Romanian Prime Minister Florin Citu became the president of the National Liberal Party (PNL) after defeating the incumbent head of the party, Ludovic Orban, on September 25.
The government headed by Citu has minority support in parliament and is under attack by its former ally, reformist USR-PLUS, which has accused the Liberal leader of autocracy and is seeking to oust him with a no-confidence vote. Citu’s defeat of Orban makes the restoration of a centre-right majority in parliament less likely as USR-PLUS representatives have repeatedly said that they will never accept Citu as prime minister again. This complicates the resumption of negotiations that are the only sustainable way out of the political crisis.
Citu received 60% of the votes after a heated party congress that brought together 5,000 delegates from local PNL organisations. Orban was supported by only 40% of the delegates and announced that he is going to resign from the position of Chamber of Deputies speaker.
“Thanks to all my colleagues! Today's victory is the liberals! As of tonight, we are a united party,” announced Citu on Facebook after the result came in. “We fight against [the Social Democratic Party] PSD, we fight for Romania! Today we celebrate, tomorrow's back to work! [The National Recovery and Resilience Plan] PNRR will be signed on Monday, we will stick to the government programme, we won't change a single comma. In the end, the victory must and will be for the Romanians!”
10 days to decide Citu’s fate
But it’s not over yet — the next ten days will be critical for Romania. The leadership election was only the first of three events that will have a major impact on further political development.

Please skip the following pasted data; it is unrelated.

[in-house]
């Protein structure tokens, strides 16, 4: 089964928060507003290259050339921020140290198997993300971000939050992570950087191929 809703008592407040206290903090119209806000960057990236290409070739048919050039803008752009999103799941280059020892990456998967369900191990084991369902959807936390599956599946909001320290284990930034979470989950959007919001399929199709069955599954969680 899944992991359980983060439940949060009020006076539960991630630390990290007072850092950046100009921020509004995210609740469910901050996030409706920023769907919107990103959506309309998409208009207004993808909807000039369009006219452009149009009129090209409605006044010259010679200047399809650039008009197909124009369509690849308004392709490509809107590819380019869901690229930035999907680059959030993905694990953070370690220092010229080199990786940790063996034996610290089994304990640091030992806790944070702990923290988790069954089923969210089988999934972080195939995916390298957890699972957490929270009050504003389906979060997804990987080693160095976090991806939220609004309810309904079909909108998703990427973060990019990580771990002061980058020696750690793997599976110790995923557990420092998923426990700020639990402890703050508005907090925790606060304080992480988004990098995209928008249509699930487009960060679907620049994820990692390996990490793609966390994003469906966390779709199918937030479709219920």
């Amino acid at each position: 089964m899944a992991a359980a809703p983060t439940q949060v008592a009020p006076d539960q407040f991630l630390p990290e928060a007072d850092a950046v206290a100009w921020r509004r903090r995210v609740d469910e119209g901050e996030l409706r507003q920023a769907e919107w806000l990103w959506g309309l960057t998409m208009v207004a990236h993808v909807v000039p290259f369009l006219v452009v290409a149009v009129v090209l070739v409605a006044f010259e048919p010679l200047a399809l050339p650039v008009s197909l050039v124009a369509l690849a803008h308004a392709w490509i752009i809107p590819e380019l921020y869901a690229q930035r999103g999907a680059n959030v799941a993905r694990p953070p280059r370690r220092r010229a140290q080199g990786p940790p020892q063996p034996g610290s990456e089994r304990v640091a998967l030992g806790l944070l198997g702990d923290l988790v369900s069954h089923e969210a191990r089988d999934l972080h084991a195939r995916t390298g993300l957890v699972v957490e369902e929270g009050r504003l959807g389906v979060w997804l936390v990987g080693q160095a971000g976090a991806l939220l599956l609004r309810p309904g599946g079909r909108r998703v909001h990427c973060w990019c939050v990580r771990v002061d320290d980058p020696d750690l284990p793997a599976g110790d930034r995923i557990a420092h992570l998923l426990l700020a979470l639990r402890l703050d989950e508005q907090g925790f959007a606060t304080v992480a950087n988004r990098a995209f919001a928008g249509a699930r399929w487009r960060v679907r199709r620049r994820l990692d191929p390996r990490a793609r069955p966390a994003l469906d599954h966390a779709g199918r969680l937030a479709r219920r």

The first of the other two key events will take place on September 28, when the Constitutional Court will rule on the no-confidence motion filed by USR-PLUS against the government. If cleared, the motion could overthrow the government within five days.
Separately, on October 2, USR-PLUS will hold internal elections. The outcome of the ballot is not particularly important for the overall picture (both candidates share roughly the same views as regards collaboration with the PNL), but it will unblock the negotiations between the former political partners on the formation of a majority.
Possible outcomes range from the restoration of a centre-right majority ruling coalition to early elections. Given Citu’s win, a minority government with ad-hoc support in parliament is probably the most likely outcome in the short term.
Another result of the PNL leadership election is that Citu winning the top seat puts President Klaus Iohannis into a stronger position three years before the end of his second term.
Iohannis openly supported Citu in the leadership race, leading some observers to say it was actually Iohannis who got (re)elected as PNL leader (he has headed the party in 2014 before being elected president) on September 25. Iohannis now has the PNL, and indirectly the government, under his full control, which is why he intends to keep the party in office at any price.
Having only entered politics in 2016, after his career as a banker was ruined when he was fired by ING Romania, Citu was brought into the PNL by Lucian Isar (the husband of the Liberal leader Alina Gorghiu), another banker involved in the speculative attack against the local currency in 2008. Entering politics was another speculative move and a high propensity for risk has shaped Citu's political career.